Women at Nottingham Trent University are fully supported in their research and interests


Meet three impressive women at Nottingham Trent University

Meet three impressive women at Nottingham Trent University

Nottingham Trent University truly is a place full of impressive women.

These women are making a positive difference both to the University and the communities in which they live and work. Meet three female professors who are thriving in a career they love through their valuable and fulfilling research - all thanks to support from the University. 

Meet Mollie, Professor of ethics and organisation at Nottingham Trent University

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Mollie Painter is a Professor of ethics and organisation at Nottingham Trent University's Nottingham Business school and head of the Responsible and Sustainable Business Lab. She wants to make the world a better place, one responsible business at a time. 

"What NTU did was to allow me to maintain my “uniqueness”. There is a special chemistry here, which is all about building relationships towards values-driven change," says Mollie.

An opportunity to make a positive impact

After holding academic positions in universities across the world, Mollie came to Nottingham Business School in 2013 because during her recruitment the message was quite clear: this was a place where her love of reading philosophy could have an impact and, if you come to Nottingham Trent University with unique ideas and ambition, then you get the space, freedom and resource to make things happen.

Nottingham Trent University fulfilled their promise - just two years after Mollie started her job, she was able to develop and lead an interdisciplinary research centre called the Responsible and Sustainable Business (RSB) Lab. It is one of the few research centres in the world spanning the fields of business ethics, corporate social responsibility, sustainability, and responsible leadership, which often get studied and practiced in isolation.

"Society is in such big trouble on so many fronts. Despite this, there is a huge amount of resource in businesses which can help tackle the major issues that we face – social, environmental and economic. Corporates have a role to play, but even more so, new business models are emerging which provide proof that “business ethics” need not be an oxymoron," explains Mollie.

"Responsible organisations live and breathe values in and through their strategy. This is what a wide array of stakeholders, including talented job-seeking millennials, now demand. When investors also start signalling the importance of responsible and sustainable business, the penny finally drops – literally. And this is what we see happening."

Supporting Nottingham Trent University employees

The handpicked RSB Lab core team coordinate and support a large group of Nottingham Trent University employees from different disciplines working across four interrelated research streams: energy and environment; pedagogy and talent development; ethics, innovation and entrepreneurship; and CSR and corporate governance. Mollie works across all four streams, but her passion is to continue to ask questions about the beliefs, habits and conceptual traps that undermine ethics and sustainability.

She also believes in the power of micro-actions – empowering individuals to give voice to their values though their relationships with others. Since Mollie is originally from South Africa, she has a passion for the continent and its unique capacity for relationality.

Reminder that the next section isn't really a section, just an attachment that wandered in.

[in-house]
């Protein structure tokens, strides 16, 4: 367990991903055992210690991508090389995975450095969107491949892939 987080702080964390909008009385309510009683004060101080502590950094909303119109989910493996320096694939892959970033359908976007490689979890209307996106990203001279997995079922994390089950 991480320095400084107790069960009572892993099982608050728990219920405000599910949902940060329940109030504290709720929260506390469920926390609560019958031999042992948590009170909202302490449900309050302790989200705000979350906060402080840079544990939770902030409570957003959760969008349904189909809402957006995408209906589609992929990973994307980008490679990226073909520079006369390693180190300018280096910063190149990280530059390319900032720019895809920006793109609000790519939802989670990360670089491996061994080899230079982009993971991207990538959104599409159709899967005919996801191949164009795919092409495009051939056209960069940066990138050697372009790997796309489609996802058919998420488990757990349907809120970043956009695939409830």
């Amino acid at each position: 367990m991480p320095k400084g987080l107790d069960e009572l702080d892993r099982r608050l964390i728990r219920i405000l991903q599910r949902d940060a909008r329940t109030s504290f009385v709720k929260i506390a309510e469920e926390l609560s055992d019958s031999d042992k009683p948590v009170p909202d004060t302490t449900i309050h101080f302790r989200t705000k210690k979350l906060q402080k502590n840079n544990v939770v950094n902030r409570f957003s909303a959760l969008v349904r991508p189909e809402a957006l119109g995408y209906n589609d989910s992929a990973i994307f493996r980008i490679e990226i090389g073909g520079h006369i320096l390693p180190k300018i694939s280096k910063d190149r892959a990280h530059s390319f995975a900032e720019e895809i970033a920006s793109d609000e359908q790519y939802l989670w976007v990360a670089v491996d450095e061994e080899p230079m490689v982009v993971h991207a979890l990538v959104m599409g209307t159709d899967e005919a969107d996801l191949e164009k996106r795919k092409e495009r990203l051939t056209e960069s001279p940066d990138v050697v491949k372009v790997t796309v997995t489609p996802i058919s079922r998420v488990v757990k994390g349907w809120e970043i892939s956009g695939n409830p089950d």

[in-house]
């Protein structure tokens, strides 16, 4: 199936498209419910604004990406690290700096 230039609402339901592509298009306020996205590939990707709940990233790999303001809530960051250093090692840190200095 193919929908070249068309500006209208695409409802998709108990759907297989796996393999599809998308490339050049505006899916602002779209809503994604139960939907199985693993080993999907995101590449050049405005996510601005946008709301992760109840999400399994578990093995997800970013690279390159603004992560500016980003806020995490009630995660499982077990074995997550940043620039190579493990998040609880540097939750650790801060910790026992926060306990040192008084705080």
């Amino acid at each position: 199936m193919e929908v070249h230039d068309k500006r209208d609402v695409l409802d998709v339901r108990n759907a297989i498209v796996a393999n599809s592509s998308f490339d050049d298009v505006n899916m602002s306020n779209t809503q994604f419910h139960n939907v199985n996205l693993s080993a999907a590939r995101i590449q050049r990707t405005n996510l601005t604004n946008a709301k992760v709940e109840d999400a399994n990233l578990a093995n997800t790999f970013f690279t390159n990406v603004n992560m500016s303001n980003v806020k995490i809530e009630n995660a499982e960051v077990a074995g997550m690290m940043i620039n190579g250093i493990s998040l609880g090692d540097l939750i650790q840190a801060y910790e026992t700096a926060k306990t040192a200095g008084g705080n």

"Nottingham Trent University allows me space to lead the Africa programmes of the academy of Business in Society. This is an NGO based in Brussels, specifically focusing on developing values-driven leadership on the African continent. We deliver values-driven leadership programmes in Egypt, Kenya and South Africa to a cross-sectoral group of African leaders," adds Mollie.

"They are then invited to join the “Research on Ethical African Leadership (REAL) Network”. This online platform allows them to remain part of a supportive community committed to enabling values-driven change."


Meet Belinda, Professor in Forensic Psychology at Nottingham Trent University

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Belinda Winder is a Professor in Forensic Psychology and founder and head of the Sexual Offences, Crime and Misconduct research Unit at Nottingham Trent University's School of Social Sciences. She wants to reduce sexual offending.

"Sexual crime is incredibly damaging. There are people born every day who are going to grow up and commit a sexual crime. If we want to tackle that, we have to look at what we can do to prevent it – and make it possible for people to get help and support. At the moment we don’t have a society where people who believe they have a problem can easily come forward and say: 'I’m struggling with this, I need help'," says Belinda.

Researching treatment and prevention

Belinda wants to make a real difference, which is why her team is very much part of HMP Whatton, one of Europe’s largest prisons for men who commit sexual crimes. Her team collaborate with management and meet with prisoners to try to understand what circumstances led them to commit an offence. They discuss a range of topics, and Belinda finds their perspective extremely useful. Not only does feeds into her research, but also helps create a potential means of treatment and prevention.

This year, Nottingham Trent University's Sexual Offences, Crime and Misconduct research Unit have have continued to lead on a number of national projects. They have been carrying out an evaluation of the medication used to manage problematic sexual arousal. Belinda wants to consider this as a viable form of treatment and prevention. It’s now being rolled out to seven other prisons in the UK, and being used in the community.

Supporting charities and initiatives